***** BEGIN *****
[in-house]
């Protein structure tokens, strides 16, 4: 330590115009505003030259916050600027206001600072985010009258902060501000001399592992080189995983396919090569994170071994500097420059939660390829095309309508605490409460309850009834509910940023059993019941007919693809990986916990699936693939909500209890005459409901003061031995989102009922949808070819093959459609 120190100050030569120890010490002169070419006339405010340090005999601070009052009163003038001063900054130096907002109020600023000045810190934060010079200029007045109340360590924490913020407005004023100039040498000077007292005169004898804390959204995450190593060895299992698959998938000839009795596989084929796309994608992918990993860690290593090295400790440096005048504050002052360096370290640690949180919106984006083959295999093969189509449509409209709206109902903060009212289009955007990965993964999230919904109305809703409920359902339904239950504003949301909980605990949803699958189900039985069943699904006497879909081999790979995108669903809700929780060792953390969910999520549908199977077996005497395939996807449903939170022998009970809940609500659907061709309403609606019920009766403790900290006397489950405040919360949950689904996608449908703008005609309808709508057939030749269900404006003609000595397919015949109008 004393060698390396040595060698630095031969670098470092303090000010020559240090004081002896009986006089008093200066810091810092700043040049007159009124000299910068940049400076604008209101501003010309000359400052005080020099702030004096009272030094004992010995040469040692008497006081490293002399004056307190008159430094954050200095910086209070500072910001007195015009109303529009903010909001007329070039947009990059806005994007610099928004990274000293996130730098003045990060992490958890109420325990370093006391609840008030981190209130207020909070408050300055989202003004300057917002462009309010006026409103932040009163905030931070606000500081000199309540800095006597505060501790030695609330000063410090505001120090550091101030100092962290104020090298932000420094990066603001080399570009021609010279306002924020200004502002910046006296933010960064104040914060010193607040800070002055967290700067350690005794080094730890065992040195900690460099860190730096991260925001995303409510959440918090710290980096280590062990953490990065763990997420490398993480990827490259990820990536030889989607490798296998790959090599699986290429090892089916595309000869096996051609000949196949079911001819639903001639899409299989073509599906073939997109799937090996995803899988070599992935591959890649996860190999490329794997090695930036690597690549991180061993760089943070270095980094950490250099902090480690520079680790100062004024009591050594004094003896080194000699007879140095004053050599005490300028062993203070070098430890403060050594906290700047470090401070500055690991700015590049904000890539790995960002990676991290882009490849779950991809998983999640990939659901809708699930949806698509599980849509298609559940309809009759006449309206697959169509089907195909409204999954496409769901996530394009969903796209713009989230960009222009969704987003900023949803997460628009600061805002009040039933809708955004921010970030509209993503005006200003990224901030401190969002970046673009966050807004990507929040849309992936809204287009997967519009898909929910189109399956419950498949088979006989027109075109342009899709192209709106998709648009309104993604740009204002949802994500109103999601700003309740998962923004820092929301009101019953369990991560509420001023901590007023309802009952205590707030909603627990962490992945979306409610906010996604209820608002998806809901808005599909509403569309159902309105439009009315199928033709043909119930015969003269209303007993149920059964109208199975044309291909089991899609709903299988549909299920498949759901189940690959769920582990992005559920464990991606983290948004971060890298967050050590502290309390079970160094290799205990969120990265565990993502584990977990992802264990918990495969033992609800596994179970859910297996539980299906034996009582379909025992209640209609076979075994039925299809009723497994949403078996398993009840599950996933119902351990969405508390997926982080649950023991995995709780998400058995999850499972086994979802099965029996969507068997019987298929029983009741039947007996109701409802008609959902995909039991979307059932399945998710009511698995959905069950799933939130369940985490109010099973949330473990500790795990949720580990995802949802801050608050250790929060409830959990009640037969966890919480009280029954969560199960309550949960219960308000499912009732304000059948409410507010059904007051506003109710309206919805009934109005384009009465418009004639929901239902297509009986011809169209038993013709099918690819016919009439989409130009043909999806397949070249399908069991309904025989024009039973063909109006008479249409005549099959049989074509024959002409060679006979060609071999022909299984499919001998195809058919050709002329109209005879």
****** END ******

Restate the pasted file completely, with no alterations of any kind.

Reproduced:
[in-house]
């Protein structure tokens, strides 16, 4: 330590115009505003030259916050600027206001600072985010009258902060501000001399592992080189995983396919090569994170071994500097420059939660390829095309309508605490409460309850009834509910940023059993019941007919693809990986916990699936693939909500209890005459409901003061031995989102009922949808070819093959459609 120190100050030569120890010490002169070419006339405010340090005999601070009052009163003038001063900054130096907002109020600023000045810190934060010079200029007045109340360590924490913020407005004023100039040498000077007292005169004898804390959204995450190593060895299992698959998938000839009795596989084929796309994608992918990993860690290593090295400790440096005048504050002052360096370290640690949180919106984006083959295999093969189509449509409209709206109902903060009212289009955007990965993964999230919904109305809703409920359902339904239950504003949301909980605990949803699958189900039985069943699904006497879909081999790979995108669903809700929780060792953390969910999520549908199977077996005497395939996807449903939170022998009970809940609500659907061709309403609606019920009766403790900290006397489950405040919360949950689904996608449908703008005609309808709508057939030749269900404006003609000595397919015949109008 004393060698390396040595060698630095031969670098470092303090000010020559240090004081002896009986006089008093200066810091810092700043040049007159009124000299910068940049400076604008209101501003010309000359400052005080020099702030004096009272030094004992010995040469040692008497006081490293002399004056307190008159430094954050200095910086209070500072910001007195015009109303529009903010909001007329070039947009990059806005994007610099928004990274000293996130730098003045990060992490958890109420325990370093006391609840008030981190209130207020909070408050300055989202003004300057917002462009309010006026409103932040009163905030931070606000500081000199309540800095006597505060501790030695609330000063410090505001120090550091101030100092962290104020090298932000420094990066603001080399570009021609010279306002924020200004502002910046006296933010960064104040914060010193607040800070002055967290700067350690005794080094730890065992040195900690460099860190730096991260925001995303409510959440918090710290980096280590062990953490990065763990997420490398993480990827490259990820990536030889989607490798296998790959090599699986290429090892089916595309000869096996051609000949196949079911001819639903001639899409299989073509599906073939997109799937090996995803899988070599992935591959890649996860190999490329794997090695930036690597690549991180061993760089943070270095980094950490250099902090480690520079680790100062004024009591050594004094003896080194000699007879140095004053050599005490300028062993203070070098430890403060050594906290700047470090401070500055690991700015590049904000890539790995960002990676991290882009490849779950991809998983999640990939659901809708699930949806698509599980849509298609559940309809009759006449309206697959169509089907195909409204999954496409769901996530394009969903796209713009989230960009222009969704987003900023949803997460628009600061805002009040039933809708955004921010970030509209993503005006200003990224901030401190969002970046673009966050807004990507929040849309992936809204287009997967519009898909929910189109399956419950498949088979006989027109075109342009899709192209709106998709648009309104993604740009204002949802994500109103999601700003309740998962923004820092929301009101019953369990991560509420001023901590007023309802009952205590707030909603627990962490992945979306409610906010996604209820608002998806809901808005599909509403569309159902309105439009009315199928033709043909119930015969003269209303007993149920059964109208199975044309291909089991899609709903299988549909299920498949759901189940690959769920582990992005559920464990991606983290948004971060890298967050050590502290309390079970160094290799205990969120990265565990993502584990977990992802264990918990495969033992609800596994179970859910297996539980299906034996009582379909025992209640209609076979075994039925299809009723497994949403078996398993009840599950996933119902351990969405508390997926982080649950023991995995709780998400058995999850499972086994979802099965029996969507068997019987298929029983009741039947007996109701409802008609959902995909039991979307059932399945998710009511698995959905069950799933939130369940985490109010099973949330473990500790795990949720580990995802949802801050608050250790929060409830959990009640037969966890919480009280029954969560199960309550949960219960308000499912009732304000059948409410507010059904007051506003109710309206919805009934109005384009009465418009004639929901239902297509009986011809169209038993013709099918690819016919009439989409130009043909999806397949070249399908069991309904025989024009039973063909109006008479249409005549099959049989074509024959002409060679006979060609071999022909299984499919001998195809058919050709002329109209005879």